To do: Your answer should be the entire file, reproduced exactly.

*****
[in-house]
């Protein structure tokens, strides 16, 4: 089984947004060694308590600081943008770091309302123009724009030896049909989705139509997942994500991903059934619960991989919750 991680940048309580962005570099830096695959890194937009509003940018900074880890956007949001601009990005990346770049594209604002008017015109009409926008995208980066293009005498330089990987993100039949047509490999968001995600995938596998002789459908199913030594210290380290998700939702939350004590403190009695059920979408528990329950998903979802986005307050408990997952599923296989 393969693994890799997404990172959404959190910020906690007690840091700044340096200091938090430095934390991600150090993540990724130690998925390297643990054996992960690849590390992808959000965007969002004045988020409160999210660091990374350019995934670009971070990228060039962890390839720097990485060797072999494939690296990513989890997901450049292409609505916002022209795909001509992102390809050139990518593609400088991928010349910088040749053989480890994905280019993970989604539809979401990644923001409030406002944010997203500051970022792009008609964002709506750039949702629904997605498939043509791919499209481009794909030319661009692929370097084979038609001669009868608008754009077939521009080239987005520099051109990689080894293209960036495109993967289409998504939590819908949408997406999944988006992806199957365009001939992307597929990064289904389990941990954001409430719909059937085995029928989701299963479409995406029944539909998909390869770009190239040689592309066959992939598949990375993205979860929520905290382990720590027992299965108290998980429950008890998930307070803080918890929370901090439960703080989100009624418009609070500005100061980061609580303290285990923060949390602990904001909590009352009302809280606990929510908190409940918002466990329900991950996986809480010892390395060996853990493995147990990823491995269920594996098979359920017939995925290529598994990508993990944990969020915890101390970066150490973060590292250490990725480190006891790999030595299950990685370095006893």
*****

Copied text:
[in-house]
């Protein structure tokens, strides 16, 4: 089984947004060694308590600081943008770091309302123009724009030896049909989705139509997942994500991903059934619960991989919750 991680940048309580962005570099830096695959890194937009509003940018900074880890956007949001601009990005990346770049594209604002008017015109009409926008995208980066293009005498330089990987993100039949047509490999968001995600995938596998002789459908199913030594210290380290998700939702939350004590403190009695059920979408528990329950998903979802986005307050408990997952599923296989 393969693994890799997404990172959404959190910020906690007690840091700044340096200091938090430095934390991600150090993540990724130690998925390297643990054996992960690849590390992808959000965007969002004045988020409160999210660091990374350019995934670009971070990228060039962890390839720097990485060797072999494939690296990513989890997901450049292409609505916002022209795909001509992102390809050139990518593609400088991928010349910088040749053989480890994905280019993970989604539809979401990644923001409030406002944010997203500051970022792009008609964002709506750039949702629904997605498939043509791919499209481009794909030319661009692929370097084979038609001669009868608008754009077939521009080239987005520099051109990689080894293209960036495109993967289409998504939590819908949408997406999944988006992806199957365009001939992307597929990064289904389990941990954001409430719909059937085995029928989701299963479409995406029944539909998909390869770009190239040689592309066959992939598949990375993205979860929520905290382990720590027992299965108290998980429950008890998930307070803080918890929370901090439960703080989100009624418009609070500005100061980061609580303290285990923060949390602990904001909590009352009302809280606990929510908190409940918002466990329900991950996986809480010892390395060996853990493995147990990823491995269920594996098979359920017939995925290529598994990508993990944990969020915890101390970066150490973060590292250490990725480190006891790999030595299950990685370095006893």